Hemangiomas that obstruct an airway or interfere with vision, hearing, or eating require prompt treatment. An infant with a hemangioma in the upper eyelid, even a small one, should be immediately evaluated by a pediatric ophthalmologist (eye doctor), as these can permanently affect the child's vision.
Because of their size or location, some hemangiomas can cause distortion of facial features. To prevent permanent tissue damage and/or subsequent emotional trauma, drug treatment is given to slow the growth and shrink the tumor.

How are hemangiomas diagnosed?

Most hemangiomas are diagnosed by examining the child and correlating the physical findings with the child's medical history. An accurate diagnosis can be made in more than 90% of infants. It is essential that an accurate diagnosis be made because some vascular anomalies (birthmarks) look like a hemangioma but may, in fact, be a vascular malformation, or another type of vascualr tumor. A vascular malformation is different than a hemangioma and requires a different treatment approach.
If there is any uncertainty about whether a vascular lesion (birthmark) is a hemangioma or a vascular malformation, ultrasonography, a non-invasive diagnostic tool, usually provides a definitive answer. In some instances, magnetic resonance imaging (MRI) or rarely computed tomography (CT), which are also non-invasive radiological tests, may be necessary to make a diagnosis and determine the extent of the tumor.
If there is any suspicion of a malignancy (cancer), a biopsy should be performed. A biopsy involves removing a small section of tumor tissue for microscopic examination by a pathologist.

How are hemangiomas treated?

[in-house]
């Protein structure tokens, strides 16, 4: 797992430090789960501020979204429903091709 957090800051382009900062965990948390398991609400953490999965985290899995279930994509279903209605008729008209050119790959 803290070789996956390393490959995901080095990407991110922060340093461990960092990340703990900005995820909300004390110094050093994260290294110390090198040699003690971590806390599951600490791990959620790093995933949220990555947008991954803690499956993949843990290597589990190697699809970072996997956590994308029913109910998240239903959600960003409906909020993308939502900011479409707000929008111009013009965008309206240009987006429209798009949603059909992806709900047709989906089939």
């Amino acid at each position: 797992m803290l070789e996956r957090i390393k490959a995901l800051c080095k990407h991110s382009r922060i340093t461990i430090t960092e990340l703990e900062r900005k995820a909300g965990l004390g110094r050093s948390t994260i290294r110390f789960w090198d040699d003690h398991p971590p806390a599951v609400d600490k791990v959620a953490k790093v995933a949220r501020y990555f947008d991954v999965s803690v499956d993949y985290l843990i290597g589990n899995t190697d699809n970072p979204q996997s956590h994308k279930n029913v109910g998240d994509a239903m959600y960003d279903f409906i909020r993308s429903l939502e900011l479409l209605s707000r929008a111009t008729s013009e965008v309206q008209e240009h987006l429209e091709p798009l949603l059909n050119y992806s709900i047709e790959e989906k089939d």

Most hemangiomas do not require any treatment (other than observation) because they go away on their own. Most hemangiomas disappear completely, leaving normal or slightly blemished skin. In some children, loose skin, discoloration, or tiny, dilated blood vessels (telangiectasias) may remain after the hemangioma has fully involuted. When this occurs, an operation or laser therapy will improve the child's appearance; usually treatment is undertaken before the child starts school.
Some hemangiomas do require intervention, either because they could be disfiguring or might endanger the child's normal functions or life. These include hemangiomas that are obstructing breathing or vision, and those that are ulcerated or bleed; or that distort facial features.
The usual treatment options for problematic hemangiomas include medications and/or operations. Medications include corticosteroid (given by injection directly into the tumor or taken orally every day) or, if corticosteroid is ineffective, other drugs can be given, such as intravenous vincristine or interferon (given daily by injection under the skin). Rarely, embolization, a procedure in which particles are injected into the blood vessels to stop the blood flow, is used to treat children with complications from a liver hemangioma or to stop bleeding that does not respond to medication.
Excision may be indicated for a well-localized hemangioma in the upper eyelid or obstructing the airway. An operation to remove a disfiguring hemangioma that is not fully involuted is sometimes recommended to spare a child emotional distress. The benefits of an early operation must be carefully weighed against the scarring, which occurs in all surgical procedures.
Laser therapy is not effective for treating hemangiomas and may, in fact, cause scarring. Pulsed-dye laser only lightens the surface color. CO2 laser is useful for removing hemangioma inside the child's airway. Laser therapy is effective for fading telangiectasias that often remain after an infantile hemangioma has involuted.